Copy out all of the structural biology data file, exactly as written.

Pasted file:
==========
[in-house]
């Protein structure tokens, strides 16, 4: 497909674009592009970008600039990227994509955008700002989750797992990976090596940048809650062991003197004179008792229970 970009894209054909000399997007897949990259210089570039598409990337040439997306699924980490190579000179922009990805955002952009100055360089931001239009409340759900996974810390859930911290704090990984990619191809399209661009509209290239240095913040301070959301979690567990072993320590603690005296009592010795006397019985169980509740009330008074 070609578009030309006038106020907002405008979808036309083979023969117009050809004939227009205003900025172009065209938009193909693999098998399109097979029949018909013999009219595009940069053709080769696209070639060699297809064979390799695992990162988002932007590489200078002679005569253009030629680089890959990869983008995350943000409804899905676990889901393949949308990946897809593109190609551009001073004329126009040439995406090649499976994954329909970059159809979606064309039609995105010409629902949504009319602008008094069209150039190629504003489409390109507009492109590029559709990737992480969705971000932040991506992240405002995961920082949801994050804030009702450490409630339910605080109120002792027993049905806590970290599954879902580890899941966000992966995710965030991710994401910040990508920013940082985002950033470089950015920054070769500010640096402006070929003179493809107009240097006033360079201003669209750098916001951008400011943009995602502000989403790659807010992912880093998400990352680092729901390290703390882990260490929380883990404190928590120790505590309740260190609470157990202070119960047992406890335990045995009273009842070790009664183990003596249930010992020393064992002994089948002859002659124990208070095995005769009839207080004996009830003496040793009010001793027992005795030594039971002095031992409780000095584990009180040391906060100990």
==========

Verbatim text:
[in-house]
């Protein structure tokens, strides 16, 4: 497909674009592009970008600039990227994509955008700002989750797992990976090596940048809650062991003197004179008792229970 970009894209054909000399997007897949990259210089570039598409990337040439997306699924980490190579000179922009990805955002952009100055360089931001239009409340759900996974810390859930911290704090990984990619191809399209661009509209290239240095913040301070959301979690567990072993320590603690005296009592010795006397019985169980509740009330008074 070609578009030309006038106020907002405008979808036309083979023969117009050809004939227009205003900025172009065209938009193909693999098998399109097979029949018909013999009219595009940069053709080769696209070639060699297809064979390799695992990162988002932007590489200078002679005569253009030629680089890959990869983008995350943000409804899905676990889901393949949308990946897809593109190609551009001073004329126009040439995406090649499976994954329909970059159809979606064309039609995105010409629902949504009319602008008094069209150039190629504003489409390109507009492109590029559709990737992480969705971000932040991506992240405002995961920082949801994050804030009702450490409630339910605080109120002792027993049905806590970290599954879902580890899941966000992966995710965030991710994401910040990508920013940082985002950033470089950015920054070769500010640096402006070929003179493809107009240097006033360079201003669209750098916001951008400011943009995602502000989403790659807010992912880093998400990352680092729901390290703390882990260490929380883990404190928590120790505590309740260190609470157990202070119960047992406890335990045995009273009842070790009664183990003596249930010992020393064992002994089948002859002659124990208070095995005769009839207080004996009830003496040793009010001793027992005795030594039971002095031992409780000095584990009180040391906060100990």